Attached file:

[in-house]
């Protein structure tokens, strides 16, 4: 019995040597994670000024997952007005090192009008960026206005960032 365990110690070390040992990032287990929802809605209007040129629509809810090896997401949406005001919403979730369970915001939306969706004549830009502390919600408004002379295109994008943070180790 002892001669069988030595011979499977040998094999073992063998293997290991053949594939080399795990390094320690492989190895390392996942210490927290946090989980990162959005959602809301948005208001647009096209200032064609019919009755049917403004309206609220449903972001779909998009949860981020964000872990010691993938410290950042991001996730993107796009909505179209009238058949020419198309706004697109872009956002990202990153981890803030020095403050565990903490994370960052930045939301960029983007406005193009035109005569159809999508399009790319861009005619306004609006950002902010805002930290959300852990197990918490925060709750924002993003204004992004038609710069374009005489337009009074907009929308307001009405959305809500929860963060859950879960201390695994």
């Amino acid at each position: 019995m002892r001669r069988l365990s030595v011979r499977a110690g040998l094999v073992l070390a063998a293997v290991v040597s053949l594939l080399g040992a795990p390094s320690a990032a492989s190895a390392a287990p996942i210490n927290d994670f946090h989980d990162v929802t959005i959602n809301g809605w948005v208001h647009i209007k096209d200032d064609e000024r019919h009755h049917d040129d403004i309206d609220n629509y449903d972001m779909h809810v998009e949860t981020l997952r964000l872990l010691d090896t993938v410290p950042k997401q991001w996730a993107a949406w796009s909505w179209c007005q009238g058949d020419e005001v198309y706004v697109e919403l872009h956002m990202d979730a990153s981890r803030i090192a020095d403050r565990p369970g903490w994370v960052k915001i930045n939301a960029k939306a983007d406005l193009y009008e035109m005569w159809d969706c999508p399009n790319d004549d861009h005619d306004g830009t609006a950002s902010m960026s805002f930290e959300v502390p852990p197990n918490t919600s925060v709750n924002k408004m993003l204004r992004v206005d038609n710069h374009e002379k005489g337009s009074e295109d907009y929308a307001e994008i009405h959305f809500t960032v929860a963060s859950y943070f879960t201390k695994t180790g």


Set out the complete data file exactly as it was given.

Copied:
[in-house]
């Protein structure tokens, strides 16, 4: 019995040597994670000024997952007005090192009008960026206005960032 365990110690070390040992990032287990929802809605209007040129629509809810090896997401949406005001919403979730369970915001939306969706004549830009502390919600408004002379295109994008943070180790 002892001669069988030595011979499977040998094999073992063998293997290991053949594939080399795990390094320690492989190895390392996942210490927290946090989980990162959005959602809301948005208001647009096209200032064609019919009755049917403004309206609220449903972001779909998009949860981020964000872990010691993938410290950042991001996730993107796009909505179209009238058949020419198309706004697109872009956002990202990153981890803030020095403050565990903490994370960052930045939301960029983007406005193009035109005569159809999508399009790319861009005619306004609006950002902010805002930290959300852990197990918490925060709750924002993003204004992004038609710069374009005489337009009074907009929308307001009405959305809500929860963060859950879960201390695994």
């Amino acid at each position: 019995m002892r001669r069988l365990s030595v011979r499977a110690g040998l094999v073992l070390a063998a293997v290991v040597s053949l594939l080399g040992a795990p390094s320690a990032a492989s190895a390392a287990p996942i210490n927290d994670f946090h989980d990162v929802t959005i959602n809301g809605w948005v208001h647009i209007k096209d200032d064609e000024r019919h009755h049917d040129d403004i309206d609220n629509y449903d972001m779909h809810v998009e949860t981020l997952r964000l872990l010691d090896t993938v410290p950042k997401q991001w996730a993107a949406w796009s909505w179209c007005q009238g058949d020419e005001v198309y706004v697109e919403l872009h956002m990202d979730a990153s981890r803030i090192a020095d403050r565990p369970g903490w994370v960052k915001i930045n939301a960029k939306a983007d406005l193009y009008e035109m005569w159809d969706c999508p399009n790319d004549d861009h005619d306004g830009t609006a950002s902010m960026s805002f930290e959300v502390p852990p197990n918490t919600s925060v709750n924002k408004m993003l204004r992004v206005d038609n710069h374009e002379k005489g337009s009074e295109d907009y929308a307001e994008i009405h959305f809500t960032v929860a963060s859950y943070f879960t201390k695994t180790g």